The ongoing heat wave has resulted in at least three days of Flex Alerts so far, and as Californians seek to cut back on energy usage, electrical vehicle owners are wondering what they’re supposed to do if they need to get around town.

This week, EV owners have been doing their part to avoid charging between 4 and 9 p.m., but is this a sign of a future problem for drivers?

Last month, Gov. Gavin Newsom got an important regulatory approval as part of his plan to ban new gas-powered vehicle sales in the state by 2035 to reduce carbon emissions.

This will put more electric vehicles on the road, but some SoCal EV owners say the infrastructure isn’t ready for such a drastic change.

EV owners who can’t charge at home rely on public charging stations, and much like public restrooms, when too many people need to use them at once, problems can arise, an EV owner named Rebecca said.

“Unless you have a home charger it’s an absolute disaster,” she said.

“If we can’t do these things today, how are we going to do when everything needs to be electric?,” another driver asked.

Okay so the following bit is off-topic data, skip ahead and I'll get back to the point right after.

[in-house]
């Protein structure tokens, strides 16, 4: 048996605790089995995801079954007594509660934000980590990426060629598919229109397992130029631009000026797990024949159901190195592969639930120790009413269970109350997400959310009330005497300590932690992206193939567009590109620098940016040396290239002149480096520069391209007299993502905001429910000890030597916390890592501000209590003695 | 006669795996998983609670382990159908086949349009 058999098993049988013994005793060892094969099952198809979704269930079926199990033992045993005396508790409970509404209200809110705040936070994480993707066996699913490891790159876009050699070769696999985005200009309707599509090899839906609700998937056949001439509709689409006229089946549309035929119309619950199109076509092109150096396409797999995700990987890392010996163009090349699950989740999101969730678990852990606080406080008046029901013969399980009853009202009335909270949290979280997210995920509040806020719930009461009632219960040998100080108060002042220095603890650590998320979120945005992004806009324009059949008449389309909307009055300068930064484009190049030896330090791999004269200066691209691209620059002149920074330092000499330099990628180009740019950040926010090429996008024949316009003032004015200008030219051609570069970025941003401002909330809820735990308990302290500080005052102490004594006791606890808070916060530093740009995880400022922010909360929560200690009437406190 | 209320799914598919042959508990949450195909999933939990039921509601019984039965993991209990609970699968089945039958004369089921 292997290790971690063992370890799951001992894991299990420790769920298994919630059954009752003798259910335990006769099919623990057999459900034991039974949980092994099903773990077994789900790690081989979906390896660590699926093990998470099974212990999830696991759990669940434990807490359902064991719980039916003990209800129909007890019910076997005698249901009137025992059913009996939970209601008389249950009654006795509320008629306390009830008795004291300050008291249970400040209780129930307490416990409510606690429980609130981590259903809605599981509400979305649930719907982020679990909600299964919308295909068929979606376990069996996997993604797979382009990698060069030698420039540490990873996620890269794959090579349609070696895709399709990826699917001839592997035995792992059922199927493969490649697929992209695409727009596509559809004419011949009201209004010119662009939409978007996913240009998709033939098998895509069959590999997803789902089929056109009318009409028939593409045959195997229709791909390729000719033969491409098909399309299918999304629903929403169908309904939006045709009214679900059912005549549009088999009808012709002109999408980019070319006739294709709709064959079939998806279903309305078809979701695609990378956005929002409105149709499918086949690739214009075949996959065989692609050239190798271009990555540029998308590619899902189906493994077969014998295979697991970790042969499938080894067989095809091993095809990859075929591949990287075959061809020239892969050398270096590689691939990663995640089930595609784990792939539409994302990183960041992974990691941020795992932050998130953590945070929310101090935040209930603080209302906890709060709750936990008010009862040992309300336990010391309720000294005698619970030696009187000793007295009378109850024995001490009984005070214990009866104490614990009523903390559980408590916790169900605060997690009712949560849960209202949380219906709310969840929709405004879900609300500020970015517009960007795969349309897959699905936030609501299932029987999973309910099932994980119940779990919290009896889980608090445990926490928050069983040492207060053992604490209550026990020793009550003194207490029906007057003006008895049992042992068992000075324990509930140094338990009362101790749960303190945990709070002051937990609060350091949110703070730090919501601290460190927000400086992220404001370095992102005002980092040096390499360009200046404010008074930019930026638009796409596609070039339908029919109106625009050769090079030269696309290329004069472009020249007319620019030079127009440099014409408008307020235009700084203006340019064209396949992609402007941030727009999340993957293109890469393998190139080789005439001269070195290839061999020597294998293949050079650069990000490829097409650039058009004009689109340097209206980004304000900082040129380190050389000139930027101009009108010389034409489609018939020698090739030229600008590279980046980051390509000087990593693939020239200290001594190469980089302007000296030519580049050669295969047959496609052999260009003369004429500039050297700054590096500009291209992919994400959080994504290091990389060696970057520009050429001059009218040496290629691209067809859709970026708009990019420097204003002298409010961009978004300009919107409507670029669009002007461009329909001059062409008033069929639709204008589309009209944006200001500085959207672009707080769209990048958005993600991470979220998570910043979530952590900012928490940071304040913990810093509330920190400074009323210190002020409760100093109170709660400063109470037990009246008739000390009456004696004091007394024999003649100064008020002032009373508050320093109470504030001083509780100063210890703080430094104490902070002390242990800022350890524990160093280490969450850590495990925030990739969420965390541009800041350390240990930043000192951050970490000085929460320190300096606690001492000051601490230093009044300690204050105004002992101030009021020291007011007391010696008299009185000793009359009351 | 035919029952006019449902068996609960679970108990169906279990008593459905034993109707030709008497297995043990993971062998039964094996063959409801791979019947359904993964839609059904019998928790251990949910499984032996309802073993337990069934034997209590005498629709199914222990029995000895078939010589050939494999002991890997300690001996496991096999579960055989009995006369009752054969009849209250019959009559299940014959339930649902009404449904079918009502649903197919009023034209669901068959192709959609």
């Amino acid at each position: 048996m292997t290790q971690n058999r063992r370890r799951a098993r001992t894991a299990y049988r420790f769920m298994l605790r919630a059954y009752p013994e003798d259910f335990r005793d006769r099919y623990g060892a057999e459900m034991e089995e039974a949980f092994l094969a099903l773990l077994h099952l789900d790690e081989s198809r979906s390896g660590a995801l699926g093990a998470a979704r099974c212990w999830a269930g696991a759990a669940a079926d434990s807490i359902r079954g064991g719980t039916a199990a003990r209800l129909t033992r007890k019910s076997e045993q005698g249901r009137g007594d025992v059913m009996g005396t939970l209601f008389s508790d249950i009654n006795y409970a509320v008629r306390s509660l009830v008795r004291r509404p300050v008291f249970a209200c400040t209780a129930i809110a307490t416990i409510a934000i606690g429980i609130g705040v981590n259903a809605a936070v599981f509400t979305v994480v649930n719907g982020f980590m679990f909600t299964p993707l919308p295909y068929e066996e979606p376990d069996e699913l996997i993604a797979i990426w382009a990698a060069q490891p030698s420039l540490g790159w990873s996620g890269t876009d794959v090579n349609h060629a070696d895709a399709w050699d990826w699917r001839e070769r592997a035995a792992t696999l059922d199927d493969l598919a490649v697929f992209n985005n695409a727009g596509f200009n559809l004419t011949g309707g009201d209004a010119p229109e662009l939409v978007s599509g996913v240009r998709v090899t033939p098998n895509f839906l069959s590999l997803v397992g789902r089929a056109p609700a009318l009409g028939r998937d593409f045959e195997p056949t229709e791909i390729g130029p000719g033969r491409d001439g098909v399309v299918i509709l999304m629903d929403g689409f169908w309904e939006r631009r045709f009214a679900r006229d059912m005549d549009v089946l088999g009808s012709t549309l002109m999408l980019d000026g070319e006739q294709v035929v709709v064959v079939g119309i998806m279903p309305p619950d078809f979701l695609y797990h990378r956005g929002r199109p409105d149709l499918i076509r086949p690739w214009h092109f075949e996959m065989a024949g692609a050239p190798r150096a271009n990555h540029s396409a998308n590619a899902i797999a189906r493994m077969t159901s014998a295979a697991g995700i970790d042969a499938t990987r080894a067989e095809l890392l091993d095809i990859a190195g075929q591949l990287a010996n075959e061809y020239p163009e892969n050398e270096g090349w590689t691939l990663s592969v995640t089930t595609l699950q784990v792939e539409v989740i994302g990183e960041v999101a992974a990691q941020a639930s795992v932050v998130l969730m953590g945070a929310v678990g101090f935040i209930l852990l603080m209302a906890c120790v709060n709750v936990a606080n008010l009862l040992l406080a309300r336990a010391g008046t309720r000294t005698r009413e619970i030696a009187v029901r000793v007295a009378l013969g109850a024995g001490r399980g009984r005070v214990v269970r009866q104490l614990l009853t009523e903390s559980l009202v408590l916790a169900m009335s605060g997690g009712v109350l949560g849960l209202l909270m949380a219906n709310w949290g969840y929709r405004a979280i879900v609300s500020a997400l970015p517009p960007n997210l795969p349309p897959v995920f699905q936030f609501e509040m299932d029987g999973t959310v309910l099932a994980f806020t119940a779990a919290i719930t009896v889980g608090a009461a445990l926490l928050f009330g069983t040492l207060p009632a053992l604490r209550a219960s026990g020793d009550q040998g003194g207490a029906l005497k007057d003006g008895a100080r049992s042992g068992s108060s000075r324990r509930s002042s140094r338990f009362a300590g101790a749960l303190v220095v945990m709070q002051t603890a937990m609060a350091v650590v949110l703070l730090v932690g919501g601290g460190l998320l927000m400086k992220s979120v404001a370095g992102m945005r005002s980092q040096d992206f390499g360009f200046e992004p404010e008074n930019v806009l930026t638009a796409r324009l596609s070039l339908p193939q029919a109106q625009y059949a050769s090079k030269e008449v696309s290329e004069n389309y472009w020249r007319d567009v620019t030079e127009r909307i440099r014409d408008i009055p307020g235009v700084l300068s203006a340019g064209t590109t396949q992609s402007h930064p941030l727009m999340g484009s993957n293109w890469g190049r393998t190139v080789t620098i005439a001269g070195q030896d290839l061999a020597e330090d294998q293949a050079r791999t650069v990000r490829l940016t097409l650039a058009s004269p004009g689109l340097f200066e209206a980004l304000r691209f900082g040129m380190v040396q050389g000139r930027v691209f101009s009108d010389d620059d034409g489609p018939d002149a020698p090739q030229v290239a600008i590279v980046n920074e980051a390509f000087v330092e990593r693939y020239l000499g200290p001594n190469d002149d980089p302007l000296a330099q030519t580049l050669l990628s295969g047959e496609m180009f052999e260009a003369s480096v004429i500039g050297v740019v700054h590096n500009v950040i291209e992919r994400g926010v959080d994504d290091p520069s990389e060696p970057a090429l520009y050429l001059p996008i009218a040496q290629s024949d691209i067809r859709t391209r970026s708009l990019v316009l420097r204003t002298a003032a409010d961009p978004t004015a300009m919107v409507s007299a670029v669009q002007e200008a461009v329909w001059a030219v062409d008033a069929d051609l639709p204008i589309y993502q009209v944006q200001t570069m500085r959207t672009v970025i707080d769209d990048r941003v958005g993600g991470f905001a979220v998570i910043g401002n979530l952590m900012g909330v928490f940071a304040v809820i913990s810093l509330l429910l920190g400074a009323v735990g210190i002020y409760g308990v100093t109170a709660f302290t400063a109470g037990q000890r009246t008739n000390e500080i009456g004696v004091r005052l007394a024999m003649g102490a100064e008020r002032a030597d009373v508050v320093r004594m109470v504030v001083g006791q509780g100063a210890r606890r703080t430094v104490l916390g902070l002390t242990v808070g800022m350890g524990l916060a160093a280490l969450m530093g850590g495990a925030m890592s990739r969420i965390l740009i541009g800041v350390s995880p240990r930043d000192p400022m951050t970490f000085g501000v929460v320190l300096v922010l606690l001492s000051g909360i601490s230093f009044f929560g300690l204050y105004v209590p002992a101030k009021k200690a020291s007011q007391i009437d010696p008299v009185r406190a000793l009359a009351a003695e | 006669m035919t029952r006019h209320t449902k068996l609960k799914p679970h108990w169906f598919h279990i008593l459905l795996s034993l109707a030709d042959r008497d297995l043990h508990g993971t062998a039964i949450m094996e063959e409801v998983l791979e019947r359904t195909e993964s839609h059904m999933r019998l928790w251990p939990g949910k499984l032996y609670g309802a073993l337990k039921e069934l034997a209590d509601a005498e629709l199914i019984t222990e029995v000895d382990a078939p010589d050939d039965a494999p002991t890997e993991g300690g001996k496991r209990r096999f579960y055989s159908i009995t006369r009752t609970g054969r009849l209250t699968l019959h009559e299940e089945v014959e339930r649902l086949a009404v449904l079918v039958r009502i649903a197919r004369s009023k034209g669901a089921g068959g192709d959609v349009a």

Drivers pointed out that wildfires are more prevalent during Flex Alert periods, and they worry about their options for charging when they’re fleeing a blaze.

“Have they thought through what happens in that situation?,” the driver asked.

Marc Geller, a spokesperson for the Electric Vehicle Association, argues that EV drivers don’t have any more to fear than drivers of gas-powered cars.

“Wildfires are a big problem, and they are going to be a problem whether you have a gasoline-powered car or an electric car … Most people with electric cars would not ordinarily be charging their car at the time when the Flex Alert is happening,” Geller explained.

Geller added that there’s an easy solution for those who are worried about charging during a Flex Alert: plug your vehicle in between midnight and 7 a.m., when electricity is cheaper than peak times and there’s less demand on the state’s power grid.

“Make sure your battery is charged up in the middle of the night when you’re sleeping,” he said.

Geller added that infrastructure for EVs is growing and should be able to handle the increased number of vehicles in 2035.